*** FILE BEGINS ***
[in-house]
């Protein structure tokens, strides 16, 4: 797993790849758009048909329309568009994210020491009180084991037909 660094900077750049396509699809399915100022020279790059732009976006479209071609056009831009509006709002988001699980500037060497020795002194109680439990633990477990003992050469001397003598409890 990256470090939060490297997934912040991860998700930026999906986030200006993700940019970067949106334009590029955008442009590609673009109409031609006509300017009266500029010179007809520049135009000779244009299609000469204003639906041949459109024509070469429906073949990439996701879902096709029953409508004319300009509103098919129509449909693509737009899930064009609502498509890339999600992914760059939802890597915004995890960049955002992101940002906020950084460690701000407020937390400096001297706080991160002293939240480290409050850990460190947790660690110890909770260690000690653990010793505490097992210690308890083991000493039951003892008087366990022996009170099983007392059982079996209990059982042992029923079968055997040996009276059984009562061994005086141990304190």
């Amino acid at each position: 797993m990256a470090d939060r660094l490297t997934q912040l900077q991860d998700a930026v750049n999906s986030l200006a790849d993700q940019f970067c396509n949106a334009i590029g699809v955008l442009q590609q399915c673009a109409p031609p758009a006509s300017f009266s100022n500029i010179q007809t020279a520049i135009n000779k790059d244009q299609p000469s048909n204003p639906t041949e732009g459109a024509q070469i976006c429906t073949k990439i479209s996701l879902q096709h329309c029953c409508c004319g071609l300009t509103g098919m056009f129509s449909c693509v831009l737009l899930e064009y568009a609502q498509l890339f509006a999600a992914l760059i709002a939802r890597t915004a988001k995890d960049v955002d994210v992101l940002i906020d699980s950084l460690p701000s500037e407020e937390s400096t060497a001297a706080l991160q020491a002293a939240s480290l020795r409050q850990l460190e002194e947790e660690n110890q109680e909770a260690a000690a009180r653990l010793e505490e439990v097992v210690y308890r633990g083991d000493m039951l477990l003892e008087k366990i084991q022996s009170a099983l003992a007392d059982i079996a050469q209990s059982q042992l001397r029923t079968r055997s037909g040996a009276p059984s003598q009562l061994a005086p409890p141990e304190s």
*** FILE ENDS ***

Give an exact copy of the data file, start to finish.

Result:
[in-house]
């Protein structure tokens, strides 16, 4: 797993790849758009048909329309568009994210020491009180084991037909 660094900077750049396509699809399915100022020279790059732009976006479209071609056009831009509006709002988001699980500037060497020795002194109680439990633990477990003992050469001397003598409890 990256470090939060490297997934912040991860998700930026999906986030200006993700940019970067949106334009590029955008442009590609673009109409031609006509300017009266500029010179007809520049135009000779244009299609000469204003639906041949459109024509070469429906073949990439996701879902096709029953409508004319300009509103098919129509449909693509737009899930064009609502498509890339999600992914760059939802890597915004995890960049955002992101940002906020950084460690701000407020937390400096001297706080991160002293939240480290409050850990460190947790660690110890909770260690000690653990010793505490097992210690308890083991000493039951003892008087366990022996009170099983007392059982079996209990059982042992029923079968055997040996009276059984009562061994005086141990304190």
């Amino acid at each position: 797993m990256a470090d939060r660094l490297t997934q912040l900077q991860d998700a930026v750049n999906s986030l200006a790849d993700q940019f970067c396509n949106a334009i590029g699809v955008l442009q590609q399915c673009a109409p031609p758009a006509s300017f009266s100022n500029i010179q007809t020279a520049i135009n000779k790059d244009q299609p000469s048909n204003p639906t041949e732009g459109a024509q070469i976006c429906t073949k990439i479209s996701l879902q096709h329309c029953c409508c004319g071609l300009t509103g098919m056009f129509s449909c693509v831009l737009l899930e064009y568009a609502q498509l890339f509006a999600a992914l760059i709002a939802r890597t915004a988001k995890d960049v955002d994210v992101l940002i906020d699980s950084l460690p701000s500037e407020e937390s400096t060497a001297a706080l991160q020491a002293a939240s480290l020795r409050q850990l460190e002194e947790e660690n110890q109680e909770a260690a000690a009180r653990l010793e505490e439990v097992v210690y308890r633990g083991d000493m039951l477990l003892e008087k366990i084991q022996s009170a099983l003992a007392d059982i079996a050469q209990s059982q042992l001397r029923t079968r055997s037909g040996a009276p059984s003598q009562l061994a005086p409890p141990e304190s």